“DEAR SPEAKER BOEHNER, Leader Cantor, Leader Pelosi, and Whip Hoyer: We request that you include language into the Continuing Resolution to fund the federal government into Fiscal Year 2013 to require all U.S. flags purchased by the federal government to be made in America, by American workers, using American-grown and manufactured materials. Wherever an American flag is flown, it is a symbol of the freedoms men and women throughout our history have marched, fought and died to secure. There is no greater symbol of our country, our unity, our freedom, and our liberty than our flag. There is precedent to implement these requirements – the Department of Veterans Affairs is already required, by law, to purchase 100 percent American-made flags of American-made materials to drape the casket of each deceased veteran. We believe that it is important that every American flag the federal government buys should be made in America, by American works, and with American materials; and urge that language to this effect be included in legislation funding the federal government for FY2013. At a time when our domestic manufacturing sector is struggling and millions in our country are out of work, it is a slap in the face to all Americans to have their tax dollars spent on U.S. flags that are made overseas. Thank you for your consideration to this matter. We look forward to working with you. Sincerely, Congressman Mike Thompson. Congressman Thompson is proud to represent California’s 1st Congressional District, which includes the Counties of Del Norte, Humboldt, Lake, Mendocino, Sonoma, Napa, and Yolo. He is a senior member of the House Ways and Means Committee and the House Permanent Select Committee on Intelligence. Rep. Thompson is also a member of the fiscally conservative Blue Dog Coalition and sits on the bipartisan, bicameral Congressional Wine Caucus.”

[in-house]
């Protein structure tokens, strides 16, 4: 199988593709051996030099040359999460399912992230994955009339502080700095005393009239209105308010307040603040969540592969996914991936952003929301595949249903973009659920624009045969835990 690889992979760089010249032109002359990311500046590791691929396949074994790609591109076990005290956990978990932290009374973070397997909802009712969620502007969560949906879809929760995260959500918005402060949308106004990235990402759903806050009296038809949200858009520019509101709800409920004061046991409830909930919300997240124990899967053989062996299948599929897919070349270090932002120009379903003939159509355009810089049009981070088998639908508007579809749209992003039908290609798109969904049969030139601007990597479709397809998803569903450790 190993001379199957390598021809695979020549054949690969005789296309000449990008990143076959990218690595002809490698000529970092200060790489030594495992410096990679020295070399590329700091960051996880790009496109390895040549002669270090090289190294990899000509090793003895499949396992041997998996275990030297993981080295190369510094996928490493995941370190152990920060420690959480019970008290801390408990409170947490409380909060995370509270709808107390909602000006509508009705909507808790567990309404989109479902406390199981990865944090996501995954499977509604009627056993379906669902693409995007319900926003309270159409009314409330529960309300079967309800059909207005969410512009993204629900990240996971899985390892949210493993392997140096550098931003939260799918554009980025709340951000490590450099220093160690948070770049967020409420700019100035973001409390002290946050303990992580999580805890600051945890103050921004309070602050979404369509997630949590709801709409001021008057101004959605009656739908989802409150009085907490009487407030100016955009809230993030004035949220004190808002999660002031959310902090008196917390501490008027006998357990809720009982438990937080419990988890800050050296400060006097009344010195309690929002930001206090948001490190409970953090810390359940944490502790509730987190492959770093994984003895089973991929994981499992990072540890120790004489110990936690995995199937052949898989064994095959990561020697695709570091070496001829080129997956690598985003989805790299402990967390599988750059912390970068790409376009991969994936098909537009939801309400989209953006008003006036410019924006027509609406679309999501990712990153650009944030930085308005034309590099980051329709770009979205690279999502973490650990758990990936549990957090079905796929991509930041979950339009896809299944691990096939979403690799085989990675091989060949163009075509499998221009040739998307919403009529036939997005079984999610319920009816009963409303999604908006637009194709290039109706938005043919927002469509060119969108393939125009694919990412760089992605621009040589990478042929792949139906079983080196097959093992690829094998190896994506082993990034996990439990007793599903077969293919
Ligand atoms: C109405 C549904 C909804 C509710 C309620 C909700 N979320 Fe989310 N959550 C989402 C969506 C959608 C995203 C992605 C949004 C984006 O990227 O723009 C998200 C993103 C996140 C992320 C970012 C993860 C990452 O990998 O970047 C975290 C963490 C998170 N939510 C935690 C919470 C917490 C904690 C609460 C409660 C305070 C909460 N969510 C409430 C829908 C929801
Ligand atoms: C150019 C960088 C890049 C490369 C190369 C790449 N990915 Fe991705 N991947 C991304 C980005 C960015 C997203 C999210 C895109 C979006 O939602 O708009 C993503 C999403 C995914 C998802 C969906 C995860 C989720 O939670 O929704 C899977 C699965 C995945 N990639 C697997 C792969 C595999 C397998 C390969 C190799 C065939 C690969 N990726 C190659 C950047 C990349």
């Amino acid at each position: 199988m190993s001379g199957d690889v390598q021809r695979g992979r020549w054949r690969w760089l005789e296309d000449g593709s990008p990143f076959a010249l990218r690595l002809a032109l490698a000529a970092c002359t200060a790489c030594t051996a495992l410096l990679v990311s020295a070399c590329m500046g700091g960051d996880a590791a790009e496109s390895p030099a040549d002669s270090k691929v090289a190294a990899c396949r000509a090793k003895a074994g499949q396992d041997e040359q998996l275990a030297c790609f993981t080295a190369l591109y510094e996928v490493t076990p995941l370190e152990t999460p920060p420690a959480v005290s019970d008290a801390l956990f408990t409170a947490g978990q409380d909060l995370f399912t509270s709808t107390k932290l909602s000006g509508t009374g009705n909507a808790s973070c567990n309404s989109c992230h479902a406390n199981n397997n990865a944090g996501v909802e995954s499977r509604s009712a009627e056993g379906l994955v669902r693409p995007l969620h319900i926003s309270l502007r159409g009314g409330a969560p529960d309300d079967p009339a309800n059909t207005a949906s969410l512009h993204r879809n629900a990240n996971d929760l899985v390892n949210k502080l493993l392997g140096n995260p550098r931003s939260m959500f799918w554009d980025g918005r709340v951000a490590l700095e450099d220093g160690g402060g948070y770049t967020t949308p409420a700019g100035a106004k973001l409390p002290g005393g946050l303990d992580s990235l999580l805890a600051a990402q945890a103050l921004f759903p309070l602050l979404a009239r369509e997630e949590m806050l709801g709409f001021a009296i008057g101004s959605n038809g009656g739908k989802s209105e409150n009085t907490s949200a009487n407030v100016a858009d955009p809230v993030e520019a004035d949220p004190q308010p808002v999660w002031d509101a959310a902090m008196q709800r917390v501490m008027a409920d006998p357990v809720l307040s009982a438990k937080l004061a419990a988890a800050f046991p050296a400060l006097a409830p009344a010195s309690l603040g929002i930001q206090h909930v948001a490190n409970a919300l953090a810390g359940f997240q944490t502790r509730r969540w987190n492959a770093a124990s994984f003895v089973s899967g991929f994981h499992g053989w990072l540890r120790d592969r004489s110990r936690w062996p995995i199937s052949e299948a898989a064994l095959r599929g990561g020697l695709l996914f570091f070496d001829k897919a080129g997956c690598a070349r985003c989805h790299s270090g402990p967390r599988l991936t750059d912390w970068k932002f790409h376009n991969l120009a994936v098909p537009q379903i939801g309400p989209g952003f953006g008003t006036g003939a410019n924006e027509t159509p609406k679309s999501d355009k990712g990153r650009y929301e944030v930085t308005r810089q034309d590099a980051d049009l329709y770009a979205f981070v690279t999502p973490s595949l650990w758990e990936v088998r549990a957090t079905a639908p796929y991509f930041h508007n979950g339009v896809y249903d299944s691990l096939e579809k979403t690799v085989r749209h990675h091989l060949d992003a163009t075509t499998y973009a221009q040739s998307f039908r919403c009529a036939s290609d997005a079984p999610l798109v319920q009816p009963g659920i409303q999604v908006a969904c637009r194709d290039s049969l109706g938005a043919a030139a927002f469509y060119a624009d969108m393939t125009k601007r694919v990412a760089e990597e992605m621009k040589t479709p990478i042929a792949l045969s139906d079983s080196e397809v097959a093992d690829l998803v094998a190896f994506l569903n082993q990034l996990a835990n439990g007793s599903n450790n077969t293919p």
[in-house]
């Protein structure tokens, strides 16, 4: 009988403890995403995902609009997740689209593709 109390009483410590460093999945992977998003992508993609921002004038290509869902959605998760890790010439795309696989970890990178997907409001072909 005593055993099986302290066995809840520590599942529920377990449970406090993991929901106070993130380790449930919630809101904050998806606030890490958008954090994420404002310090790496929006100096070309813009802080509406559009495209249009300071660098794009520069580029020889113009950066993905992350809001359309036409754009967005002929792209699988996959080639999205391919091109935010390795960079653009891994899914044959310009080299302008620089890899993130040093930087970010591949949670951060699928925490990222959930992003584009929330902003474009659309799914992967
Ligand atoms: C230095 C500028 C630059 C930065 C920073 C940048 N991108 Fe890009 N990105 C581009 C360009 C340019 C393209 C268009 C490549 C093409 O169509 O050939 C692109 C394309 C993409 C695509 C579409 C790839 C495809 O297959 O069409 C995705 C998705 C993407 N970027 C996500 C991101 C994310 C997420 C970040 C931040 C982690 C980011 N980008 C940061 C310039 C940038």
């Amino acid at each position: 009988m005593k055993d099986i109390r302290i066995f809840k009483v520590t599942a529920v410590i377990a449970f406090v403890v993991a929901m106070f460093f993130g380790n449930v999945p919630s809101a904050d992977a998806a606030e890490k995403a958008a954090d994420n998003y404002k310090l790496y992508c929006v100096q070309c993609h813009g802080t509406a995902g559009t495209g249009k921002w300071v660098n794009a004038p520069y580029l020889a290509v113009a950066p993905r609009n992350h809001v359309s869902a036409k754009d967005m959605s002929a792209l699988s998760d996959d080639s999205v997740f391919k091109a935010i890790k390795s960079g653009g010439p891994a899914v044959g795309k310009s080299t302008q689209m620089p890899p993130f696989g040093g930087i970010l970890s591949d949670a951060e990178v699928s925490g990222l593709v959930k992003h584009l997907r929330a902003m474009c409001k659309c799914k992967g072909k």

ARE REGGAE EVENTS safe for young women? An exhange.